It's election time, so you know it's time to pull the fear card.
Vice President Cheney sometimes starts speeches with a Ronald Reagan quotation about a "happy" nation needing "hope and faith." But not much happy talk follows. Not a lot of hope, either. He does, though, talk about the prospect of "mass death in the United States."
The not-so-happy warrior of the past two campaign cycles is back on the road delivering a grim message about danger, defeatism and the stakes of the coming election. If it is not a joyful exercise, it is at least a relentless one. Even with poll ratings lower than President Bush's, Cheney has become a more ubiquitous presence on the campaign trail than in the last midterm election.
He takes on not only the traditional vice presidential assignment of slicing up the opposition but also the Cassandra role of warning about dire threats to the nation's security. While others get distracted by Capitol Hill scandal, Cheney remains focused on the terrorists, who are, as he says in his stump speech, "still lethal, still desperately trying to hit us again." Bush, he says, is "protecting America" while the Democrats advocate "reckless" policies that add up to a "strategy of resignation and defeatism in the face of determined enemies."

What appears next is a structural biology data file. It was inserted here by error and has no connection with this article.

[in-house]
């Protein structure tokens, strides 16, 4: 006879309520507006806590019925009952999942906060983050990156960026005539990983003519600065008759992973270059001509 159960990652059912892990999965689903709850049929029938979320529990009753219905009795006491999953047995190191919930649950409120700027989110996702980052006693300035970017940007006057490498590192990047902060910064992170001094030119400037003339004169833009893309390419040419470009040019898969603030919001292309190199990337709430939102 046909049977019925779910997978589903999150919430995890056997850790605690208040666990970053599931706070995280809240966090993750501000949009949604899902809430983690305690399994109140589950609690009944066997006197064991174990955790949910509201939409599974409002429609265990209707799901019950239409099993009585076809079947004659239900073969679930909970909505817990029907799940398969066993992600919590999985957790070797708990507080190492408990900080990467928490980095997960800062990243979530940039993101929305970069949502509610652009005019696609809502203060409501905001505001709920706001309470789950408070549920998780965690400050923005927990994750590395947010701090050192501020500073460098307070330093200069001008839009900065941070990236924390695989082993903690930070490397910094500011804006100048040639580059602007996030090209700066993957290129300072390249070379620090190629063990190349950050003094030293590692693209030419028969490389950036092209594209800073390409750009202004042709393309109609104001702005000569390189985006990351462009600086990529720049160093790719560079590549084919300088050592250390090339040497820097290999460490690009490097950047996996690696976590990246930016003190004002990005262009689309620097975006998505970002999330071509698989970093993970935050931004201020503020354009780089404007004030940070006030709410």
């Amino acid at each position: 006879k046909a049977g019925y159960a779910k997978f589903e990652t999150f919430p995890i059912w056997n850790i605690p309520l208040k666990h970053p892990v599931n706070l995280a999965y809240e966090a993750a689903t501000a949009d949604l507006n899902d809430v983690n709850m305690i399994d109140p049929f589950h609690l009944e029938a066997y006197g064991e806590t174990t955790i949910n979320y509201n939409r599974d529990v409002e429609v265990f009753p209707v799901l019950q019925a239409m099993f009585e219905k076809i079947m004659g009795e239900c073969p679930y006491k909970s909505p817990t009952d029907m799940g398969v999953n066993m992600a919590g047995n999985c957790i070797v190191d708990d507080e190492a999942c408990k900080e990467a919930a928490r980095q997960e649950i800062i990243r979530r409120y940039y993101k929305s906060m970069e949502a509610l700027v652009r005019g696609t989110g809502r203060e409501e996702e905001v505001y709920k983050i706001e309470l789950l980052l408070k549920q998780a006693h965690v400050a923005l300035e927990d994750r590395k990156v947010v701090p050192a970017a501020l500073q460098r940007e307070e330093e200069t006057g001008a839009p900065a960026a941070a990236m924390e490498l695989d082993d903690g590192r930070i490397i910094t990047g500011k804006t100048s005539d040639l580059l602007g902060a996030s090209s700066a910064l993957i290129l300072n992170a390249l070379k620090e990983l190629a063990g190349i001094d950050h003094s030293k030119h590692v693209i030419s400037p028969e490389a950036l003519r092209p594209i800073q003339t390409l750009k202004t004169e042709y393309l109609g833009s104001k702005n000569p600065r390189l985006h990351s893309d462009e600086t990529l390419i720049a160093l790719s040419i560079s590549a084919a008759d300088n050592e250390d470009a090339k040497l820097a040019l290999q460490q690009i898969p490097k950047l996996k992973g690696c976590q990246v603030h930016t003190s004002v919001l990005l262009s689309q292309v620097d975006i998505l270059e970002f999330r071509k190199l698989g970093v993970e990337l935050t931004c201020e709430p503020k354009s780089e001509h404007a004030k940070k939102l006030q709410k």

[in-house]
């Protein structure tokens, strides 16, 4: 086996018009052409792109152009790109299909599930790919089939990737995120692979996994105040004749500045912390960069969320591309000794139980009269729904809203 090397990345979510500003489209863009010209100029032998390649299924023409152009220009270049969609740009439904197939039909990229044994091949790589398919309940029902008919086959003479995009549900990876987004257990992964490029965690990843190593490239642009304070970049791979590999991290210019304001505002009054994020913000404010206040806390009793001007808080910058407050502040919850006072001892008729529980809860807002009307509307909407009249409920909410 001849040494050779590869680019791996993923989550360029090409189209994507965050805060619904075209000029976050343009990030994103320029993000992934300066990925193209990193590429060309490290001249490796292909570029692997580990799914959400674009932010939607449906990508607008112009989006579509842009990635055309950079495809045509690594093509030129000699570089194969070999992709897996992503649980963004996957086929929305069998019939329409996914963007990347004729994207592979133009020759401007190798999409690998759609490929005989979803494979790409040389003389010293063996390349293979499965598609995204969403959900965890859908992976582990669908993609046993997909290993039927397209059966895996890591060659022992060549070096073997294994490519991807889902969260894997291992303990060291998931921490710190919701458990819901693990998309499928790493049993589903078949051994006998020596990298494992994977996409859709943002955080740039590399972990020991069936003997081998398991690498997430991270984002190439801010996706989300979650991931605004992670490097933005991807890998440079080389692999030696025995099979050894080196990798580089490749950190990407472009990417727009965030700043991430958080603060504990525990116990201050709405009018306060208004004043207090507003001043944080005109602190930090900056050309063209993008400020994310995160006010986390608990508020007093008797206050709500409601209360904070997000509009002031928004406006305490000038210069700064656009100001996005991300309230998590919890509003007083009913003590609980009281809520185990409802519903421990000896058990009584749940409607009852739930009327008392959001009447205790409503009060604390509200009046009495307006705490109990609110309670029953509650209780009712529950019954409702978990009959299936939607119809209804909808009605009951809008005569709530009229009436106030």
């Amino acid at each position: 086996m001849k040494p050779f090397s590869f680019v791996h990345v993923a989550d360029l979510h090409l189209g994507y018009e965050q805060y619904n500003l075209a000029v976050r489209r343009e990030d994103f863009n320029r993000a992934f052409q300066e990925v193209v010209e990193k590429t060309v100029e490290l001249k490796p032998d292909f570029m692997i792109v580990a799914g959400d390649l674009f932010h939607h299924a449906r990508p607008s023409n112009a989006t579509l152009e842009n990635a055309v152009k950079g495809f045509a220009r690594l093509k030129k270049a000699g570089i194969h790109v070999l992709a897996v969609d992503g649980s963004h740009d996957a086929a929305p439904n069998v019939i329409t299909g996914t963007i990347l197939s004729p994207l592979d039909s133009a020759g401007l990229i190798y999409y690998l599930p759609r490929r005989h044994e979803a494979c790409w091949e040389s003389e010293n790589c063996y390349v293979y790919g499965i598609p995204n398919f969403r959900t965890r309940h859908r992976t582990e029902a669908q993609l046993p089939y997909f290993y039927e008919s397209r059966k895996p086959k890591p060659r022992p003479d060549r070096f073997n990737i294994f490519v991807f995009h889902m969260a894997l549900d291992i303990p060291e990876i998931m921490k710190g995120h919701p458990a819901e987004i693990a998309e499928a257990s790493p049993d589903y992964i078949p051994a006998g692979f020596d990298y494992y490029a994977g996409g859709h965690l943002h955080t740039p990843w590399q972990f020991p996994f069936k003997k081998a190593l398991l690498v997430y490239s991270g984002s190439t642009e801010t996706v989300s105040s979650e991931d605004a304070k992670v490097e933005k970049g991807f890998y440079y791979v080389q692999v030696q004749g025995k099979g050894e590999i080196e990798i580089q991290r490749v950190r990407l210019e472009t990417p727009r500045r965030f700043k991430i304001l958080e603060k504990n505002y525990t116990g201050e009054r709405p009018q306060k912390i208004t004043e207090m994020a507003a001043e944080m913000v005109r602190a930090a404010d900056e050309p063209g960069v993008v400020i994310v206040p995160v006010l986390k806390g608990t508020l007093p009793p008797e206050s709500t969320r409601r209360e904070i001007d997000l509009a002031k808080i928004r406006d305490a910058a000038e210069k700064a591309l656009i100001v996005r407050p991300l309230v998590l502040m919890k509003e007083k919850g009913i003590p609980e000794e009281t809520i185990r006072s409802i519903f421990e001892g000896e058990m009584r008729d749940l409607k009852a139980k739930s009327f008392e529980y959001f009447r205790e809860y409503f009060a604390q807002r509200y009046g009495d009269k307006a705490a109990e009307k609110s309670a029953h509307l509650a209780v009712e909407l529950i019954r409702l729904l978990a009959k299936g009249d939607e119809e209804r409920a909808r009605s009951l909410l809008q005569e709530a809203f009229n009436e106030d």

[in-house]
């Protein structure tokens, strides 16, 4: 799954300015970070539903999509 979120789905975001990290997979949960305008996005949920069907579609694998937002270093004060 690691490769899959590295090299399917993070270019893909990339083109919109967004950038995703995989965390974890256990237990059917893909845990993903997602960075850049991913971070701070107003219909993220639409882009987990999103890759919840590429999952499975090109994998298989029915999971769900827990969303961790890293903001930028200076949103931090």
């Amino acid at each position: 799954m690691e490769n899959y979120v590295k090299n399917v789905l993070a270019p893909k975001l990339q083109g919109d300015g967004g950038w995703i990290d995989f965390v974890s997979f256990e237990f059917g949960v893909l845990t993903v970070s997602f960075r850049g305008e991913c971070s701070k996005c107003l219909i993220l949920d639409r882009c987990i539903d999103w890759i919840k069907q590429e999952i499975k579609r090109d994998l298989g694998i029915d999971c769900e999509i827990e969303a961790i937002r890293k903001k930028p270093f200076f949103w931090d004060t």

But the message is carefully targeted. More than half of Cheney's fundraisers in this two-year cycle have been behind closed doors. Even at a lunchtime speech to Wisconsin Republican donors that was open to reporters, gubernatorial candidate Rep. Mark Green did not stand on stage, ensuring no pictures of the two together on the news, and some other Republican candidates did not attend at all.
That is okay with the White House, which at a perilous moment is counting on Cheney's under-the-radar campaign to rally the base, not the broader public. Read on...